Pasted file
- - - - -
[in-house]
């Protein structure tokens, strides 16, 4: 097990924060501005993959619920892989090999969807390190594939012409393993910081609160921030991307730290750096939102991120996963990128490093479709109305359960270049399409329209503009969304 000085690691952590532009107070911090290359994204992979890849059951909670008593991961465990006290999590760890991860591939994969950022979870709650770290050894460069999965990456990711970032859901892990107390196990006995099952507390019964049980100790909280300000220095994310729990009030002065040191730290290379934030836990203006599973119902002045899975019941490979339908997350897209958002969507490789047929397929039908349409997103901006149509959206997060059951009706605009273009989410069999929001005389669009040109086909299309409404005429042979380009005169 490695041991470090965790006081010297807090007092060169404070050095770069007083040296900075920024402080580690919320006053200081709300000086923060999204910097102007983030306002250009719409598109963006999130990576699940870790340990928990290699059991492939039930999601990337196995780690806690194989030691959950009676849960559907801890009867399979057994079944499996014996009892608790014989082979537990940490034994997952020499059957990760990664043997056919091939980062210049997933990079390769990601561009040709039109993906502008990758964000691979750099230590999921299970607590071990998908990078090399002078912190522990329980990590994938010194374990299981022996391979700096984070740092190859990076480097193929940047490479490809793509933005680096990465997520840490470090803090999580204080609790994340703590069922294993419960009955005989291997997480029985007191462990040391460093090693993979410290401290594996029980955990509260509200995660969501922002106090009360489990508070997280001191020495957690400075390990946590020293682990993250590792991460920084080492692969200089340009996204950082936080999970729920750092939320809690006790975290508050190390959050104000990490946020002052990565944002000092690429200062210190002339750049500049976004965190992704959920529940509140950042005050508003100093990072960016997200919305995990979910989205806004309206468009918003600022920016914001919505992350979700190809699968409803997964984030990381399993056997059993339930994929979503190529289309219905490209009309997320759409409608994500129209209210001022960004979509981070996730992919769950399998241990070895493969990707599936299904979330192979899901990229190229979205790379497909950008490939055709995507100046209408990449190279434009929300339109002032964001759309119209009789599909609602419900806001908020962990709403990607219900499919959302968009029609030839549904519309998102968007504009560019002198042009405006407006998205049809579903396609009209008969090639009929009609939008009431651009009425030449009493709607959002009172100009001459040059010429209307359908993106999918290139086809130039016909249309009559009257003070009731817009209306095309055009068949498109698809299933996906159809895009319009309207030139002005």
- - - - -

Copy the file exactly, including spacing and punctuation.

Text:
[in-house]
């Protein structure tokens, strides 16, 4: 097990924060501005993959619920892989090999969807390190594939012409393993910081609160921030991307730290750096939102991120996963990128490093479709109305359960270049399409329209503009969304 000085690691952590532009107070911090290359994204992979890849059951909670008593991961465990006290999590760890991860591939994969950022979870709650770290050894460069999965990456990711970032859901892990107390196990006995099952507390019964049980100790909280300000220095994310729990009030002065040191730290290379934030836990203006599973119902002045899975019941490979339908997350897209958002969507490789047929397929039908349409997103901006149509959206997060059951009706605009273009989410069999929001005389669009040109086909299309409404005429042979380009005169 490695041991470090965790006081010297807090007092060169404070050095770069007083040296900075920024402080580690919320006053200081709300000086923060999204910097102007983030306002250009719409598109963006999130990576699940870790340990928990290699059991492939039930999601990337196995780690806690194989030691959950009676849960559907801890009867399979057994079944499996014996009892608790014989082979537990940490034994997952020499059957990760990664043997056919091939980062210049997933990079390769990601561009040709039109993906502008990758964000691979750099230590999921299970607590071990998908990078090399002078912190522990329980990590994938010194374990299981022996391979700096984070740092190859990076480097193929940047490479490809793509933005680096990465997520840490470090803090999580204080609790994340703590069922294993419960009955005989291997997480029985007191462990040391460093090693993979410290401290594996029980955990509260509200995660969501922002106090009360489990508070997280001191020495957690400075390990946590020293682990993250590792991460920084080492692969200089340009996204950082936080999970729920750092939320809690006790975290508050190390959050104000990490946020002052990565944002000092690429200062210190002339750049500049976004965190992704959920529940509140950042005050508003100093990072960016997200919305995990979910989205806004309206468009918003600022920016914001919505992350979700190809699968409803997964984030990381399993056997059993339930994929979503190529289309219905490209009309997320759409409608994500129209209210001022960004979509981070996730992919769950399998241990070895493969990707599936299904979330192979899901990229190229979205790379497909950008490939055709995507100046209408990449190279434009929300339109002032964001759309119209009789599909609602419900806001908020962990709403990607219900499919959302968009029609030839549904519309998102968007504009560019002198042009405006407006998205049809579903396609009209008969090639009929009609939008009431651009009425030449009493709607959002009172100009001459040059010429209307359908993106999918290139086809130039016909249309009559009257003070009731817009209306095309055009068949498109698809299933996906159809895009319009309207030139002005």